Hawk moths jam bat sonar with their genitals

A hawkmoth’s secret to avoid becoming a bat’s dinner is to counteract hunting sonar by rubbing itself

Over 70 species of hawkmoth produce ultrasonic sounds with their ridged genitals. These sounds jam a bat’s sonar, making it difficult for the flying mammals to sense the environment accurately. In a lab test, bats consistently missed moths that were producing ultrasound.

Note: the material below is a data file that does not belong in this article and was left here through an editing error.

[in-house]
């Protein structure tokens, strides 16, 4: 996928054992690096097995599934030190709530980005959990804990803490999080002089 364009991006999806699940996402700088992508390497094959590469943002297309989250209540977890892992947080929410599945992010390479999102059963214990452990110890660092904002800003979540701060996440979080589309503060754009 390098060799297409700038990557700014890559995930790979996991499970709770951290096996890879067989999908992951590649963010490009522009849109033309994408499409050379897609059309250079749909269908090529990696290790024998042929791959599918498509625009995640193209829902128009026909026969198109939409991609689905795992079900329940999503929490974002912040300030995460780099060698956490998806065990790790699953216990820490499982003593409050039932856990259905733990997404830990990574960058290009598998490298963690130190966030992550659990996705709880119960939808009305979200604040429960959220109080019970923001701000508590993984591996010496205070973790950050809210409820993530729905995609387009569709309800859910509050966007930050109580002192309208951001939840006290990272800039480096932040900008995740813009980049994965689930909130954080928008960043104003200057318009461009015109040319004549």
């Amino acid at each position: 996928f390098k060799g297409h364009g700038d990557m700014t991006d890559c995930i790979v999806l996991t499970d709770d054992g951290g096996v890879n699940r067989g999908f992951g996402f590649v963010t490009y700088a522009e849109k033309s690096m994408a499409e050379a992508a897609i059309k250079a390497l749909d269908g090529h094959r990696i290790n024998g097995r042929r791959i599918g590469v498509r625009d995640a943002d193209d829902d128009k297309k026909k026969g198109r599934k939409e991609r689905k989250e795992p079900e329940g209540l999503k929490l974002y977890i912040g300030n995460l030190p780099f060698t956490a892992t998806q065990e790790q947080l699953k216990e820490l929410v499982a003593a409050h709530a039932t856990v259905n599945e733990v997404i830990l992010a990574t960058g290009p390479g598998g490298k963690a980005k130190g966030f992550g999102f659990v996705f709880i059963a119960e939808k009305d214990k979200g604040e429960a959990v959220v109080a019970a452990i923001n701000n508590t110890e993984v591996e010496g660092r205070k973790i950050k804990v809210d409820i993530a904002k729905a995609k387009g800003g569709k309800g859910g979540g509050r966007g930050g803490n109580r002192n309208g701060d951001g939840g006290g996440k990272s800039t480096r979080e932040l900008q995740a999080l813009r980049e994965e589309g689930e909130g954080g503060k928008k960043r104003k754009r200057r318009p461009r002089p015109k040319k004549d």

Bats and moths have evolved alongside one another for 60 million years, developing techniques to thwart one another. Bats produce high-pitched calls and listen out for the following echo, helping them build up a mental picture of the environment. This sonar system is extremely effective, but some moths have learned to counter it. Moths evolved ears that were sensitive to ultrasound and eventually developed organs that could produce ultrasonic noise.

 

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